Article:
by Peter Bandrowsky
There is a lot to be mad about with how our country is currently being governed. Even if one ignores the content of the policies our Republican leaders are trying to enact (which is pretty bad), the methods of how Republicans are governing is outright disgraceful.
Republicans blocked Obama from appointing federal judges during the end of his administration (including a Supreme Court judge), only to pack the courts with unqualified ideologues once they came back into power. Republicans overhauled the entire tax system in only a month through a process known as reconciliation, which allowed them to avoid gathering 60 Senate votes, even though the process was designed only for small budgetary adjustments. Through gerrymandering, the gutting of the Voting Rights Act, and now the possibility of partisan adjustments to the census, the Republican party is trying to ensure that it remains in power regardless of what the American people actually want.
In an ideal world, these scenarios wouldn’t even come up in passing thought, let alone be actively pursued by the governing party. That is because in an ideal world, the two parties exist to advocate different ideals and perspectives that can be debated out and that, while a universal consensus may almost never be reached, it can be assumed that both sides’ underlying goal is the betterment of a shared country.
It is becoming harder and harder each day to believe that any remnant of that ideal world still exists.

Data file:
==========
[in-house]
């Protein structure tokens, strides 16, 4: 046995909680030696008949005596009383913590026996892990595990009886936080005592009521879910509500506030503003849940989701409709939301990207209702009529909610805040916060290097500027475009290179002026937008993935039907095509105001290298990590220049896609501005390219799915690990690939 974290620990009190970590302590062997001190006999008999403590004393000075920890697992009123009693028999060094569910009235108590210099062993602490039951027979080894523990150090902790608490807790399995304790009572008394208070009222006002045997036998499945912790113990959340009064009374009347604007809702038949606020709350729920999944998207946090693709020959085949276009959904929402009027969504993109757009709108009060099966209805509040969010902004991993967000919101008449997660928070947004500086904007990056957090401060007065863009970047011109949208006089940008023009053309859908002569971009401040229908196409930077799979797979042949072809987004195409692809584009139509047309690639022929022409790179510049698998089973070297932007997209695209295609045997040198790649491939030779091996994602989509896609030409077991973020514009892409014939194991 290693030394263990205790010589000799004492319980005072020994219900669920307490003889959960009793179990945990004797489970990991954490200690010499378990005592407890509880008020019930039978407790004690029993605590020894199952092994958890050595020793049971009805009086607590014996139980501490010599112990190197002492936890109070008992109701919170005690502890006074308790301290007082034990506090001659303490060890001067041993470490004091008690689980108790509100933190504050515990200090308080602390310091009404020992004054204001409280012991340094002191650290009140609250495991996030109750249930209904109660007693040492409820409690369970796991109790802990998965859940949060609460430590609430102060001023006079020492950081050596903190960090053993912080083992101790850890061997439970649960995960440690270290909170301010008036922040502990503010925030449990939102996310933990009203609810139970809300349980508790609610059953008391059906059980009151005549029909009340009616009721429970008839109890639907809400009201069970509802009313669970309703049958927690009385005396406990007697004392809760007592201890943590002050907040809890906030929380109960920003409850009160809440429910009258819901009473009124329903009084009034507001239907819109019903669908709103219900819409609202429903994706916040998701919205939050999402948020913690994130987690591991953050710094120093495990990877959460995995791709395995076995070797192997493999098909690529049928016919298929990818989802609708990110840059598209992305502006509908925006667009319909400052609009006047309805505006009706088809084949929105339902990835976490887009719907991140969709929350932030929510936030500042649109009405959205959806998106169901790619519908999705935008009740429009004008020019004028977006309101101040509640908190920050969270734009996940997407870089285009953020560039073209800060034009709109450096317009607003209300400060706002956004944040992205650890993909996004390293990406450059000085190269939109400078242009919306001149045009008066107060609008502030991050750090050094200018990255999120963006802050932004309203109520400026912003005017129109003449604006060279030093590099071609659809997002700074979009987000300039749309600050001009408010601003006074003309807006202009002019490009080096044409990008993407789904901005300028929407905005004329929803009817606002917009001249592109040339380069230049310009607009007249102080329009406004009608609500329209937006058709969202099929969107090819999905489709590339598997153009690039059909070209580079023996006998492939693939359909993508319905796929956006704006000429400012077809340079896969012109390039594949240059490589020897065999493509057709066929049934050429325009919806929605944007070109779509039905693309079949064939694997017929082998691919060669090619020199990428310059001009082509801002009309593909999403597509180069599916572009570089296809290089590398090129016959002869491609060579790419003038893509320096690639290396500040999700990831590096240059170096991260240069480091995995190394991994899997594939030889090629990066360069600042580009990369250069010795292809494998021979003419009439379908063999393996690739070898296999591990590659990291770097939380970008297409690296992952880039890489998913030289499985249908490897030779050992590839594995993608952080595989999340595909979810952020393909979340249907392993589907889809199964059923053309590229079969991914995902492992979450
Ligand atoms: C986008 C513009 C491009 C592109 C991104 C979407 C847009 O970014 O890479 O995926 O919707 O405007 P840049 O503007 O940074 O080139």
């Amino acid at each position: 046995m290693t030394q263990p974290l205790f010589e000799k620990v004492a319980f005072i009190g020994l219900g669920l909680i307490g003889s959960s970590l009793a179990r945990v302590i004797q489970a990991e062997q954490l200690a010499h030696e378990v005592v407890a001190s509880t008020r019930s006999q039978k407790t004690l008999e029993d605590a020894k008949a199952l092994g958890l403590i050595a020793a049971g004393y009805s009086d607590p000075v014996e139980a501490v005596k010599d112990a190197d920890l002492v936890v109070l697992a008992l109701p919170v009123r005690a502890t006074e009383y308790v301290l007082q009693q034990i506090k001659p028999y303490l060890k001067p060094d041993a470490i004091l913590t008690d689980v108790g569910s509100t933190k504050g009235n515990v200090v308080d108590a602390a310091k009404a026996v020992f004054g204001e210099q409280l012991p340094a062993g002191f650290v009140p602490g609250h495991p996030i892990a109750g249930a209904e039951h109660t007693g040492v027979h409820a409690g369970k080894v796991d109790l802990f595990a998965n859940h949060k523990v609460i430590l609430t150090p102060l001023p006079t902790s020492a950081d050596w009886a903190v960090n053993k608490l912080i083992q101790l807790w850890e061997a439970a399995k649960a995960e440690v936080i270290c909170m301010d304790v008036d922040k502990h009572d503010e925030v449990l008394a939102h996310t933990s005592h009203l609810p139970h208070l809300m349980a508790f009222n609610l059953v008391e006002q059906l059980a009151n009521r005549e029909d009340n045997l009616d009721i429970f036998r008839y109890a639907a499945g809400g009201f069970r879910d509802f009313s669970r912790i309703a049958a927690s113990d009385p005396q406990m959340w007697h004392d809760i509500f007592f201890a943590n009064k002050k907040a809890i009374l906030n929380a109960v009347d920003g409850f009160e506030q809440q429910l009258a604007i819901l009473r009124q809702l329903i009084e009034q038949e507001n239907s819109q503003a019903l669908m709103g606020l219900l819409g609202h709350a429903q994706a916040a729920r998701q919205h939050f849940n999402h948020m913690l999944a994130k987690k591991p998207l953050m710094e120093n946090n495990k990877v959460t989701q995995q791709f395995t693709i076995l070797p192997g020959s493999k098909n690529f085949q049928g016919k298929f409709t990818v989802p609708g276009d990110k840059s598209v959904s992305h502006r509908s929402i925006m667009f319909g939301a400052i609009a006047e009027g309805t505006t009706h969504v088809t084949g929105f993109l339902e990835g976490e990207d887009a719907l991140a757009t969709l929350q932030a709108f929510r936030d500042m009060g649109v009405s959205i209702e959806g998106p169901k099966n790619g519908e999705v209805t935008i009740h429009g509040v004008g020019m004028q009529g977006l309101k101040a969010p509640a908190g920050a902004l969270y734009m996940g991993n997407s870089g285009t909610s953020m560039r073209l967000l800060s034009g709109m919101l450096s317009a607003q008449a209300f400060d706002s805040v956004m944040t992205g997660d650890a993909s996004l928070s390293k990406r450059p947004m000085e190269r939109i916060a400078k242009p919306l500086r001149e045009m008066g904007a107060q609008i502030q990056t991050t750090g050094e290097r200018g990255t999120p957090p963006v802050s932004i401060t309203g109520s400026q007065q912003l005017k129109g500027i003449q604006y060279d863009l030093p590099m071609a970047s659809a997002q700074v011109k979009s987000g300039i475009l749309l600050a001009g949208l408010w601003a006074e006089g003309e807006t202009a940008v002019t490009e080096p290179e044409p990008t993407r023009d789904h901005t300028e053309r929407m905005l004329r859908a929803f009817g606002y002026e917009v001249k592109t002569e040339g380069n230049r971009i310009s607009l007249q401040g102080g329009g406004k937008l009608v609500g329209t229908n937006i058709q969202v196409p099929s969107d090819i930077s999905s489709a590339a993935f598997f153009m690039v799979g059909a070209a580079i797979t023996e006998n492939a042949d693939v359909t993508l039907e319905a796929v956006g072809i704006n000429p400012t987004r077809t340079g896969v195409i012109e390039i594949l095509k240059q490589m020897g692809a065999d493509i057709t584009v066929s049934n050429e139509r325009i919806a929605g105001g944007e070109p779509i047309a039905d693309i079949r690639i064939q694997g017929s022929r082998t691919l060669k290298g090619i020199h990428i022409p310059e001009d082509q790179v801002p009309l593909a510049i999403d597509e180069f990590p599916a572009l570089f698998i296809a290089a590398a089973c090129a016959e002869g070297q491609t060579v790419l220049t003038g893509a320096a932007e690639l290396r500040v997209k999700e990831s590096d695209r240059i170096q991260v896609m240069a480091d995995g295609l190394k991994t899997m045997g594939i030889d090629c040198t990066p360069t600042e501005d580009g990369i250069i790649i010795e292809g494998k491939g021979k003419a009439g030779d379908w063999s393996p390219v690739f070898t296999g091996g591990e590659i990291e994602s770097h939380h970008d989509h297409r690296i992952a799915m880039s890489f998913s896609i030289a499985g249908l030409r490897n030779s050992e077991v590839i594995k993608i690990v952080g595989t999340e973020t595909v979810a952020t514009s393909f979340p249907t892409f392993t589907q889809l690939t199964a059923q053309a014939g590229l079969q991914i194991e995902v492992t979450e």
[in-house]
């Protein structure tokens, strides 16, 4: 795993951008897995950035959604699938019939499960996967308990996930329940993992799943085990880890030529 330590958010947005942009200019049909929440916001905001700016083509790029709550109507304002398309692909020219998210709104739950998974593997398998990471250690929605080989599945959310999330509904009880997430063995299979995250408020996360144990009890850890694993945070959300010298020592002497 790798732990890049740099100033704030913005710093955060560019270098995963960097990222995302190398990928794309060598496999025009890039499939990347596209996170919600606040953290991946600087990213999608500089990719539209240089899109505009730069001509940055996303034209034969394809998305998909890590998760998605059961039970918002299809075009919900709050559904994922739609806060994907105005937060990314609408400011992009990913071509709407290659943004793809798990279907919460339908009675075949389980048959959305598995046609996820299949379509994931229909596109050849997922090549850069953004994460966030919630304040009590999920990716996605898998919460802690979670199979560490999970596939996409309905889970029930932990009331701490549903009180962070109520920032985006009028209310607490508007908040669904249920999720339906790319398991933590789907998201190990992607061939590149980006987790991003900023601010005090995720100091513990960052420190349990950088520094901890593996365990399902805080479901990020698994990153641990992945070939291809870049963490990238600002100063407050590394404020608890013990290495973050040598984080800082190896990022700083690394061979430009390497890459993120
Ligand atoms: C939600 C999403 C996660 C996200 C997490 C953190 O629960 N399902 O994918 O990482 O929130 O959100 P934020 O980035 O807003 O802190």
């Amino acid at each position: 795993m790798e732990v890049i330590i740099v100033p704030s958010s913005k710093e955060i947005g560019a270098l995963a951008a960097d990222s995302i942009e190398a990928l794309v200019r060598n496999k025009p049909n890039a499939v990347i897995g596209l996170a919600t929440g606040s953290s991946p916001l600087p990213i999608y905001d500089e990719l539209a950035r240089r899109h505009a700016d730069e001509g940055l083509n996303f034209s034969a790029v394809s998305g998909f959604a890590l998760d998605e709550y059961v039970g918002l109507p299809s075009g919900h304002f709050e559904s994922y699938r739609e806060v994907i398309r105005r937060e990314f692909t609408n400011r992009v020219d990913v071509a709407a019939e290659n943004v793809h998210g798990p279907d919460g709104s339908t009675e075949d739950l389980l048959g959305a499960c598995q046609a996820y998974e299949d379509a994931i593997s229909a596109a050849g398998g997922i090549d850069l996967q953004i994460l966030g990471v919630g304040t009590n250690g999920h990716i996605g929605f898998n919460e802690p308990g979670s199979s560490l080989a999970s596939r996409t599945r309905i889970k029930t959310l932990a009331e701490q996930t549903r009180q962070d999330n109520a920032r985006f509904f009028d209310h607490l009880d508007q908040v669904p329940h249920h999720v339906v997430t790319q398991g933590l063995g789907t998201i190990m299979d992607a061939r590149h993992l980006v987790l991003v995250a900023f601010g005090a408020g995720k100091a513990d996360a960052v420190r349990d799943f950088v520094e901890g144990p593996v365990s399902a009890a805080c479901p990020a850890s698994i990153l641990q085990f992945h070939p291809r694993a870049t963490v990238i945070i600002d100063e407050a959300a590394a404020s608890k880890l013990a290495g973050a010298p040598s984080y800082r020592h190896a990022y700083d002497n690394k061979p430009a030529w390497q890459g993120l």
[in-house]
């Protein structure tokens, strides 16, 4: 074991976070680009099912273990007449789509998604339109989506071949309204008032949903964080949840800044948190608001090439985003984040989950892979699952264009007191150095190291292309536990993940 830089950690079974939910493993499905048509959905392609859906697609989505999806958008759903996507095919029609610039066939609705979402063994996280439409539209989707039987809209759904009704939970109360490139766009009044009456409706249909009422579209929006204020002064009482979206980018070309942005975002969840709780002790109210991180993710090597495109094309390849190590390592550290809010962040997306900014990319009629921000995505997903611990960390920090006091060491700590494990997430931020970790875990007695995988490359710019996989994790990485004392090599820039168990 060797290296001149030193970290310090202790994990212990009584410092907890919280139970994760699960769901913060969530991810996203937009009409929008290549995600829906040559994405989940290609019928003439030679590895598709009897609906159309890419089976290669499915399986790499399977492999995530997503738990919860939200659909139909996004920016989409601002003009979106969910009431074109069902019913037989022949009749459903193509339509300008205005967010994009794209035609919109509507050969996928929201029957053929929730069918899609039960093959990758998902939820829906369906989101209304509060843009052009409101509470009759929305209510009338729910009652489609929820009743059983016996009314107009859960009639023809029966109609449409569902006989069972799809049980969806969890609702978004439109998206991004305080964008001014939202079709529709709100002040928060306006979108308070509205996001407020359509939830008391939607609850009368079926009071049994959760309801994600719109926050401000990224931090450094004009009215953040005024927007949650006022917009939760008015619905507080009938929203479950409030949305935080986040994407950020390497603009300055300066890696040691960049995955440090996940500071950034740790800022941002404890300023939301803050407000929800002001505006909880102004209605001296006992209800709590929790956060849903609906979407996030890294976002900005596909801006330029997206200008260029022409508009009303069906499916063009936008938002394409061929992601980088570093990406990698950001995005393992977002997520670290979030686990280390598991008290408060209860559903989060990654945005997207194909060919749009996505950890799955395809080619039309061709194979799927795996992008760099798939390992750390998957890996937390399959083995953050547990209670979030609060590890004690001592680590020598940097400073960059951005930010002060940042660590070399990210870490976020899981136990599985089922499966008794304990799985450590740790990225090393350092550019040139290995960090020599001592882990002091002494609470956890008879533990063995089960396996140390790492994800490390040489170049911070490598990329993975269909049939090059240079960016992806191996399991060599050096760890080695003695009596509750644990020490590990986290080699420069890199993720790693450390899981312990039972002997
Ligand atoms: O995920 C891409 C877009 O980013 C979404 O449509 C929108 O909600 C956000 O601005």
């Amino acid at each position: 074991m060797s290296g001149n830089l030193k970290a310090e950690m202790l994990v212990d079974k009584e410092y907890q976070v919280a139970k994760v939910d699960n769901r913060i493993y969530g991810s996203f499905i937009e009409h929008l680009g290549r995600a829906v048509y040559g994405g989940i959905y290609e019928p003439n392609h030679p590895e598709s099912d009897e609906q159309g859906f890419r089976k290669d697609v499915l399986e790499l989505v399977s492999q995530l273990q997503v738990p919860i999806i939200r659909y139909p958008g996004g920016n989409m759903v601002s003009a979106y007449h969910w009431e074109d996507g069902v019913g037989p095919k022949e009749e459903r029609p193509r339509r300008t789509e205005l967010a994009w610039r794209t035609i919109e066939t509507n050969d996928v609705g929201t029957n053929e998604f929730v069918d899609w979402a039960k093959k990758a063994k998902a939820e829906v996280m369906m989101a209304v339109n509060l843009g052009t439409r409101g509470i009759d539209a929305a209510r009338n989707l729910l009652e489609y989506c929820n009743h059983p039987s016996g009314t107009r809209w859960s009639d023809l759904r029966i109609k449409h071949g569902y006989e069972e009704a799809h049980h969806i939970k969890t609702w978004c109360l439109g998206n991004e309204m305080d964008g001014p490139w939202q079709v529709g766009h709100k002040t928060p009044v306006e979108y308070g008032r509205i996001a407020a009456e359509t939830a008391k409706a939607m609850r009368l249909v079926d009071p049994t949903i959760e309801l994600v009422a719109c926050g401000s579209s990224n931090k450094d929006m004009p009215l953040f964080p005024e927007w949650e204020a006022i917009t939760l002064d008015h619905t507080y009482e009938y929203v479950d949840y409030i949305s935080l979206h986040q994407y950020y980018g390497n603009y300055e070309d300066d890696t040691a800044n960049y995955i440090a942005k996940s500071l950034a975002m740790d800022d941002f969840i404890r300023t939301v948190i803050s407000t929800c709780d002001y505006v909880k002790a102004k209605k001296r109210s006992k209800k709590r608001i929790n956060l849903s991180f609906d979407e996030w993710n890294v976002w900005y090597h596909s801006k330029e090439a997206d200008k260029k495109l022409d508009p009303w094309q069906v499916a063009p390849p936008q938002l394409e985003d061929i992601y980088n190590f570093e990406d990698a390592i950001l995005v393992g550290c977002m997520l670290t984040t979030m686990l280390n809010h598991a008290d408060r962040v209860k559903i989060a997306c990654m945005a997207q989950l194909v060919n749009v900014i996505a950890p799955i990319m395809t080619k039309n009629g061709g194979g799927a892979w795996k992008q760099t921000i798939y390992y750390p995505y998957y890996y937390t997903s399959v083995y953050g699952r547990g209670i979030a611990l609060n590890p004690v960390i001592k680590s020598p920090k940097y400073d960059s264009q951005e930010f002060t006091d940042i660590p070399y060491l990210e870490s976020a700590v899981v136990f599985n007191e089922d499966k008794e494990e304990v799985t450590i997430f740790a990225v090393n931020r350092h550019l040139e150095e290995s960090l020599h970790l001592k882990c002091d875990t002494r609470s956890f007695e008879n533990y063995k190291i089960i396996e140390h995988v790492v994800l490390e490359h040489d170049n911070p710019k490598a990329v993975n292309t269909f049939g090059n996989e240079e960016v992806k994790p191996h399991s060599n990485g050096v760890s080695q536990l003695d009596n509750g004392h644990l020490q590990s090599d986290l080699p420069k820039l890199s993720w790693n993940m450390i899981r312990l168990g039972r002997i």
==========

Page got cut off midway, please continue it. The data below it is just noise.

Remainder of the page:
A common refrain against Trump and the Republicans has always been that they are breaking “democratic norms.” What that means is that they are breaking that ideal world I just described, that ideal world that the Founders believed America would be. These norms existed as norms because it could be taken for granted that anyone passionate about public service would follow them.
With the politicization of our judiciary through blocking appointments and stacking benches with ideologues, these norms have been broken, and can no longer be taken for granted.
With the ramming through of partisan bills that overhaul the entire economy without even an ounce of effort to garner bipartisan support, these norms have been broken, and can no longer be taken for granted.
With the partisan manipulation of elections through gerrymandering and removing of voting rights, these norms have been broken, and can no longer be taken for granted.
When Democrats come back into power, there will likely be those who argue that we should use the exact same tactics as the Republicans did in order to pack more progressive judges or ram through single-payer. If we do those things, not only will we be hypocrites, but we will be damaging our country permanently. Though we can give cries of “The Republicans did it first!” all day, if we retake power, it will be our choice as to whether the breaking of norms we lamented over becomes a permanent erosion or not.
Yes, if we encode some of these norms into law (like bringing back the filibuster for judicial nominees, or ensuring that reconciliation can’t be used as a “cheat mode” for the Senate), it will be harder to enact our agenda. That is a small price to pay for ensuring that we’ll even have opportunities to enact agendas in the future.
I cannot pretend that this type of government reform would be easy to formulate or pass. However, I do fundamentally believe that a type of reform such as this, where norms are enshrined into law, is necessary in order to stop the erosion of our democratic values and processes. Even if we can hold back the worst instincts of Trump, a smarter Republican could come right back and sink our democracy further. Though it may be easier for us to follow the Republicans’ dirty tactics, for the sake of our country, we have to be better.